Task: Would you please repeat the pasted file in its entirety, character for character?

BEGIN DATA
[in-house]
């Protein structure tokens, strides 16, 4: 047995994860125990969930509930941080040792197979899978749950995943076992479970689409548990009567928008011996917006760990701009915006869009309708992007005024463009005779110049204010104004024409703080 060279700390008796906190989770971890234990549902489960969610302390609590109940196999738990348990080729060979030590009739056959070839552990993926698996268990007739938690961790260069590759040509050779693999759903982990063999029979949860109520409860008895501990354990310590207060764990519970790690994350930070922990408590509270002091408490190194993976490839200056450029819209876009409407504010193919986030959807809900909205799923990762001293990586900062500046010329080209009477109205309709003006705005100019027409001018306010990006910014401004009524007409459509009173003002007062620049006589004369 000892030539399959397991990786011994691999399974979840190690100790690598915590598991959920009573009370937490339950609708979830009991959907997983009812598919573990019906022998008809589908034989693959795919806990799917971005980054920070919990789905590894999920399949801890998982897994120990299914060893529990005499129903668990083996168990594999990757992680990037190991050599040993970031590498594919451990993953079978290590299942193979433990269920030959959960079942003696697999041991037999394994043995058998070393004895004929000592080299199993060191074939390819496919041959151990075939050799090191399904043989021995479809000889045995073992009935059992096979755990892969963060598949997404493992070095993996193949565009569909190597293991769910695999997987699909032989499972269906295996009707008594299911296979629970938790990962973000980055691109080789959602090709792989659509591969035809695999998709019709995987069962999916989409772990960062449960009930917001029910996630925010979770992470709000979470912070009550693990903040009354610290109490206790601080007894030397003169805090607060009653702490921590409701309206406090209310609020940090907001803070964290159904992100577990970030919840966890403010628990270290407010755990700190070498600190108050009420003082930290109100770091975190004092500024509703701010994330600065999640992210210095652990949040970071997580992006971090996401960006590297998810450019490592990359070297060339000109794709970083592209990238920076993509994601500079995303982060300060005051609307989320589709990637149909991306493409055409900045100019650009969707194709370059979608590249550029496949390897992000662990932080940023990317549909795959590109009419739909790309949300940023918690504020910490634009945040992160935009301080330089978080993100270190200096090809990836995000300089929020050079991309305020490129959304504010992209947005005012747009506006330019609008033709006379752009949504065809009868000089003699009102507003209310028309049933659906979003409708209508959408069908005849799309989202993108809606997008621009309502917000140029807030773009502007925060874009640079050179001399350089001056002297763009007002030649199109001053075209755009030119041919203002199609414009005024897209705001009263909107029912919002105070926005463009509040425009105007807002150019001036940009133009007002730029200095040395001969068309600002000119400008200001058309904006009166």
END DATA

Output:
[in-house]
């Protein structure tokens, strides 16, 4: 047995994860125990969930509930941080040792197979899978749950995943076992479970689409548990009567928008011996917006760990701009915006869009309708992007005024463009005779110049204010104004024409703080 060279700390008796906190989770971890234990549902489960969610302390609590109940196999738990348990080729060979030590009739056959070839552990993926698996268990007739938690961790260069590759040509050779693999759903982990063999029979949860109520409860008895501990354990310590207060764990519970790690994350930070922990408590509270002091408490190194993976490839200056450029819209876009409407504010193919986030959807809900909205799923990762001293990586900062500046010329080209009477109205309709003006705005100019027409001018306010990006910014401004009524007409459509009173003002007062620049006589004369 000892030539399959397991990786011994691999399974979840190690100790690598915590598991959920009573009370937490339950609708979830009991959907997983009812598919573990019906022998008809589908034989693959795919806990799917971005980054920070919990789905590894999920399949801890998982897994120990299914060893529990005499129903668990083996168990594999990757992680990037190991050599040993970031590498594919451990993953079978290590299942193979433990269920030959959960079942003696697999041991037999394994043995058998070393004895004929000592080299199993060191074939390819496919041959151990075939050799090191399904043989021995479809000889045995073992009935059992096979755990892969963060598949997404493992070095993996193949565009569909190597293991769910695999997987699909032989499972269906295996009707008594299911296979629970938790990962973000980055691109080789959602090709792989659509591969035809695999998709019709995987069962999916989409772990960062449960009930917001029910996630925010979770992470709000979470912070009550693990903040009354610290109490206790601080007894030397003169805090607060009653702490921590409701309206406090209310609020940090907001803070964290159904992100577990970030919840966890403010628990270290407010755990700190070498600190108050009420003082930290109100770091975190004092500024509703701010994330600065999640992210210095652990949040970071997580992006971090996401960006590297998810450019490592990359070297060339000109794709970083592209990238920076993509994601500079995303982060300060005051609307989320589709990637149909991306493409055409900045100019650009969707194709370059979608590249550029496949390897992000662990932080940023990317549909795959590109009419739909790309949300940023918690504020910490634009945040992160935009301080330089978080993100270190200096090809990836995000300089929020050079991309305020490129959304504010992209947005005012747009506006330019609008033709006379752009949504065809009868000089003699009102507003209310028309049933659906979003409708209508959408069908005849799309989202993108809606997008621009309502917000140029807030773009502007925060874009640079050179001399350089001056002297763009007002030649199109001053075209755009030119041919203002199609414009005024897209705001009263909107029912919002105070926005463009509040425009105007807002150019001036940009133009007002730029200095040395001969068309600002000119400008200001058309904006009166």